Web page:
Preventing the Next BP Disaster: A Look at 5 Energy Titans

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BP’s (NYSE: BP) Deepwater Horizon spill taught investors an important lesson: be prepared to handle sudden, immediate crises. 

The Deepwater Horizon disaster erased billions of dollars of value – BP was charged massive fines, and the government put a 6-month moratorium on drilling in the Gulf of Mexico, hampering the profits of other drillers.

Looking back on the disaster, BP realized that a number of small errors went wrong.  Individually, each was not a major problem.  Compounded together, however, they culminated in the worst offshore oil spill America has ever seen.

Today, companies can protect themselves by preventing crises in the first place, and also by training workers to respond immediately and effectively to any disaster that presents itself.  Aside from BP, which has developed its own 100-ton, 32-foot cap and tooling package (a very worthwhile video), four other firms have banded together to for the Marine Well Containment Company (MWCC). 

The MWCC is a non-profit organization, formed by ExxonMobil (NYSE: XOM), Chevron (NYSE: CVX), ConocoPhillips (NYSE: COP), and Shell (NYSE: RDS-A).  The group, which contains six other members, is “committed to improving capabilities for containing an underwater well control incident in the U.S. Gulf of Mexico,” Exxon’s website explains.  The group has built a marine well containment system that will “shut in oil flow” to end a leak.  Also, the system is able to redirect the oil to surface vessels via flexible pipes.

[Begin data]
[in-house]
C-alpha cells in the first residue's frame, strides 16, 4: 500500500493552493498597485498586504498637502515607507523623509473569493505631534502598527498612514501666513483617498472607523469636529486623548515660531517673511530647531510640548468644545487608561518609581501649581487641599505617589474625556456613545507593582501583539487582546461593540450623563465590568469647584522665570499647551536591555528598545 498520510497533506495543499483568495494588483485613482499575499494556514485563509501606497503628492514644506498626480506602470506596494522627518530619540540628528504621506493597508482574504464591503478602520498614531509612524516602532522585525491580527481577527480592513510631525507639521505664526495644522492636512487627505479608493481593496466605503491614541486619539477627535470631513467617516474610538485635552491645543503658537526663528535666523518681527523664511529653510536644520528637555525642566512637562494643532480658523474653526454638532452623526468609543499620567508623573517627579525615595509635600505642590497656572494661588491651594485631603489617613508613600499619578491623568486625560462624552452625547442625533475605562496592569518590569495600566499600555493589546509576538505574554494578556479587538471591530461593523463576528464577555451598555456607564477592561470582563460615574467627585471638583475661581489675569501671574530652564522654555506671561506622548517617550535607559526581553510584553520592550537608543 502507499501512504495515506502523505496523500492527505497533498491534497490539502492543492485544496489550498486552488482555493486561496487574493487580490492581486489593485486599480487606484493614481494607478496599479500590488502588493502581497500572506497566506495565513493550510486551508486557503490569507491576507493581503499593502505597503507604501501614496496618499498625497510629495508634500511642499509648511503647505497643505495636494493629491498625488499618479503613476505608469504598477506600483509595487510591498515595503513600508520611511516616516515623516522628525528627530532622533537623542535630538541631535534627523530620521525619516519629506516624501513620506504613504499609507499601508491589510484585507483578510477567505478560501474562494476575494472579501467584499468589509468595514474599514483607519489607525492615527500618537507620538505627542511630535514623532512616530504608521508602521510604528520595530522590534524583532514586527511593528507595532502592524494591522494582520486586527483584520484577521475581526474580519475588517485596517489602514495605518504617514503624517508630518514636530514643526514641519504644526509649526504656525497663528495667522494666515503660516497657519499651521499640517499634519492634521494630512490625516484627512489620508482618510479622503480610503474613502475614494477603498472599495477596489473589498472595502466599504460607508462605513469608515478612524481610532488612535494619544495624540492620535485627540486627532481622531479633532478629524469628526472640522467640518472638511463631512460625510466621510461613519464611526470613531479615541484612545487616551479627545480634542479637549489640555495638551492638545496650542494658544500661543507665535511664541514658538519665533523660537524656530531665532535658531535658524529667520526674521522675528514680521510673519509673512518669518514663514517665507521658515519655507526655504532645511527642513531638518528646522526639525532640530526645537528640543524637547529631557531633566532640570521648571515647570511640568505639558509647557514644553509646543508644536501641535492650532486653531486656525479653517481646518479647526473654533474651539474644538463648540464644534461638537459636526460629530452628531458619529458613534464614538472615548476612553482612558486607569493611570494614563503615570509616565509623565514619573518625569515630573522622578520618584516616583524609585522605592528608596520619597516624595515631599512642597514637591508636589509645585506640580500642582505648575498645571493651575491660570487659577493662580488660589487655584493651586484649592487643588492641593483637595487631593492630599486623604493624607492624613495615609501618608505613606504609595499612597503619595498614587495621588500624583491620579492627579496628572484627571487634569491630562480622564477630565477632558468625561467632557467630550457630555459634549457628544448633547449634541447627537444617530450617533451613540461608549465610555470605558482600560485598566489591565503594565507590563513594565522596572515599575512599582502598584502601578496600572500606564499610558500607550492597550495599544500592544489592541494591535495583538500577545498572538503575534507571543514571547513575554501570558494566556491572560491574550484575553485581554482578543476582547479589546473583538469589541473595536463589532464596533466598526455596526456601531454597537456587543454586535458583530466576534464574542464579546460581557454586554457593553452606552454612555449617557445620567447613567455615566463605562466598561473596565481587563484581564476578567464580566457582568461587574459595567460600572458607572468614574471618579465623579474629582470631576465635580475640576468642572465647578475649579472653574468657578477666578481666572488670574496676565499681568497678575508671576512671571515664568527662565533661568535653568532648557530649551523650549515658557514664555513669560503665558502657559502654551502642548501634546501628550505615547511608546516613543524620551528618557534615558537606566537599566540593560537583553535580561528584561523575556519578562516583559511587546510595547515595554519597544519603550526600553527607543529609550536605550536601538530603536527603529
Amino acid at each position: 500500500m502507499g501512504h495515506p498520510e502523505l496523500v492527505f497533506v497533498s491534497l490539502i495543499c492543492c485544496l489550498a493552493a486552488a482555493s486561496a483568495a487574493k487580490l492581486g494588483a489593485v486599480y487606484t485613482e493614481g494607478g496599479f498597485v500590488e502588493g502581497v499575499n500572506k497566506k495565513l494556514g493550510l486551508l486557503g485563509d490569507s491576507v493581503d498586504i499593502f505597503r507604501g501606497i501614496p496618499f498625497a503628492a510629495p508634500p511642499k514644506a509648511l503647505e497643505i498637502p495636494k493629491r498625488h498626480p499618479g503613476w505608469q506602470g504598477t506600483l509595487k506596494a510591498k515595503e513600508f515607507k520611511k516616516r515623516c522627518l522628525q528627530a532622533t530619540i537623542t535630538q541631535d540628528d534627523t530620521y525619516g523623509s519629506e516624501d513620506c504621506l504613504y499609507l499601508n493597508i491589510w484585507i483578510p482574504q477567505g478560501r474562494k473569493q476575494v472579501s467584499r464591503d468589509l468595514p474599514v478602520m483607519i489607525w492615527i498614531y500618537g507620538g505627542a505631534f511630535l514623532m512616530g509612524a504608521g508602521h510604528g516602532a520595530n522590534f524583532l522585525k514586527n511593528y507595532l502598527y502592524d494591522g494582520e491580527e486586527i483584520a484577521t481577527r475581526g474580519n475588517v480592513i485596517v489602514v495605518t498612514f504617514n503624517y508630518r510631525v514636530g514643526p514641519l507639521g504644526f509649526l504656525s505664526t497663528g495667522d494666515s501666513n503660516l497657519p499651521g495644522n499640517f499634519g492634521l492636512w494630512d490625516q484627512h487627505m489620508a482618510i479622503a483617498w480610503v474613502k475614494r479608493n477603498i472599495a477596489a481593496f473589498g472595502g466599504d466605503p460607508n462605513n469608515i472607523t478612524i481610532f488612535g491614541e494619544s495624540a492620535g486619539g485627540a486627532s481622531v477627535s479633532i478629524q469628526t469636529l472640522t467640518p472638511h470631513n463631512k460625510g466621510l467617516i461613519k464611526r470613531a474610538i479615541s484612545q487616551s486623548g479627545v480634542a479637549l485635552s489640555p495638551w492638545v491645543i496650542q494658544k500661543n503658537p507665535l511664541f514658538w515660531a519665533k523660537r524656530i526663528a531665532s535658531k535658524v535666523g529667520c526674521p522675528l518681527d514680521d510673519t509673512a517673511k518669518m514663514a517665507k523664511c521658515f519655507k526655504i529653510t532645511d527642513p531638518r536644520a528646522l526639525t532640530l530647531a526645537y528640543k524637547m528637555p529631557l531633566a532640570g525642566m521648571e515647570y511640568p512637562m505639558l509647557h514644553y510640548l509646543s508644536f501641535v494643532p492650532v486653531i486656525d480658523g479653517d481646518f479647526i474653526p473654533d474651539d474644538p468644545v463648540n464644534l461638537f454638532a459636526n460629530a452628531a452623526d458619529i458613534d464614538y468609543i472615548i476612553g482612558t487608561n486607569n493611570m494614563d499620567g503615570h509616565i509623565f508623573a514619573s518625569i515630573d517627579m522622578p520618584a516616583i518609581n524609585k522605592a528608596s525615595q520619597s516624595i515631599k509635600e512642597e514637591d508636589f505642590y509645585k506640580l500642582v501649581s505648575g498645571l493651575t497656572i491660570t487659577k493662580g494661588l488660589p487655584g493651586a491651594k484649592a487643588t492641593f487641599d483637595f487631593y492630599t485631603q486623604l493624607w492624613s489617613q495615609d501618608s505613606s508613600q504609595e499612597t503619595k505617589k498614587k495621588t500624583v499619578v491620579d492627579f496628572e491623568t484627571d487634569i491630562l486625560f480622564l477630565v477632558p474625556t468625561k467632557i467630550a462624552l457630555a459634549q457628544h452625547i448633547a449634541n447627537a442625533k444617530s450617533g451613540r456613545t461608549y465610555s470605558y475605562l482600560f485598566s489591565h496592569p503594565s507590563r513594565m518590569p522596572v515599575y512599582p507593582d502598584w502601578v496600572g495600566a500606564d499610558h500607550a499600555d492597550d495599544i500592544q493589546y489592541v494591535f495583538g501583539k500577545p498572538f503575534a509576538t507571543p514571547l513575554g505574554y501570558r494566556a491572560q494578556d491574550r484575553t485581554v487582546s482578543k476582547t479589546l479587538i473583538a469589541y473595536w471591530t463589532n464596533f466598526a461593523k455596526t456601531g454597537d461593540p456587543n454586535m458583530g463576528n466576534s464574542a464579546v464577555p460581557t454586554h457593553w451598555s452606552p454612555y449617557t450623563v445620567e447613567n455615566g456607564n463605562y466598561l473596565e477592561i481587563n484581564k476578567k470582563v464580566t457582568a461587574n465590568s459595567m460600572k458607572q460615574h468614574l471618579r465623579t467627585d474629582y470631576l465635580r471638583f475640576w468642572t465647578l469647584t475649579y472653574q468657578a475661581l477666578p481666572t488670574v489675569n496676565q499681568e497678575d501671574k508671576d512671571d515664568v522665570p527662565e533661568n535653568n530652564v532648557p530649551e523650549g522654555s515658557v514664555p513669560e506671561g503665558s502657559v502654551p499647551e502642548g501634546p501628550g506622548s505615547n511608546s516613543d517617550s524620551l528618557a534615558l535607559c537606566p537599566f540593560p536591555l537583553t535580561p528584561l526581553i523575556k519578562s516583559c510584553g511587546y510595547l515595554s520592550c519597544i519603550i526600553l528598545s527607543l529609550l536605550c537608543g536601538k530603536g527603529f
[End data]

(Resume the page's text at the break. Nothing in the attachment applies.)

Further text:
In addition, the four companies have collaborated to include “subsea dispersant injection equipment, manifolds and, through mutual aid among members, capture vessels to provide surface processing and storage,” Exxon reports.

The MWCC hopes to finish its expanded line sometime in 2012.  The expanded line is aimed at stopping a leak cold – it is made to operate in up to 10,000 feet of water, and it is capable of processing 100,000 barrels of liquid and 200 million cubic feet of gas per day.

The four major energy firms formed the MWCC in 2010, hoping to collaborate on a solution to contain a leak, in case “an operator lost complete control and subsequent containment of a well.”  In short, the four formed the group to hedge against another ghastly, expensive oil spill.

Since its formation, the group has recorded the number of drilling permits that it has been granted – ConocoPhillips just earned number 63 – and it has made enormous progress.  The group has strategically planned how to provide subsea equipment, risers, dispersing and hydraulic manifolds, and a capping stack to an energy company who experiences a major leak.  And most recently, MWCC and Shell conducted a capping stack demo in the Gulf of Mexico.

<img src="/media/images/user_13210/10-4-12-preventing-the-next-bp-crisis_large.jpg" />

Photo Source – ExxonMobil

The essential question is this: what is the cost to shareholders of another Deepwater Horizon incident?  It is almost incalculable.  Most obvious is the billions in fines.  However, lost time and focus, coupled with the opportunity cost and lost investment of dollars paid out in fines, lead to a far larger number.

The major energy companies have learned an important lesson: it is far better to prevent than to respond.  And respectably, they have taken significant action to curb enormous loss in the future.

In today’s media-frenzied world, companies have no choice but to clearly communicate their preventive measures – then live them out to perfection.  Otherwise, a costly mistake like the Deepwater Horizon debacle may cost shareholders billions.  But with a little preventive planning, these companies have banned together to avoid massive risks.


ChrisMarasco has no positions in the stocks mentioned above. The Motley Fool owns shares of ExxonMobil. Motley Fool newsletter services recommend Chevron. Try any of our Foolish newsletter services free for 30 days. We Fools may not all hold the same opinions, but we all believe that considering a diverse range of insights makes us better investors. The Motley Fool has a disclosure policy.If you have questions about this post or the Fool’s blog network, click here for information.

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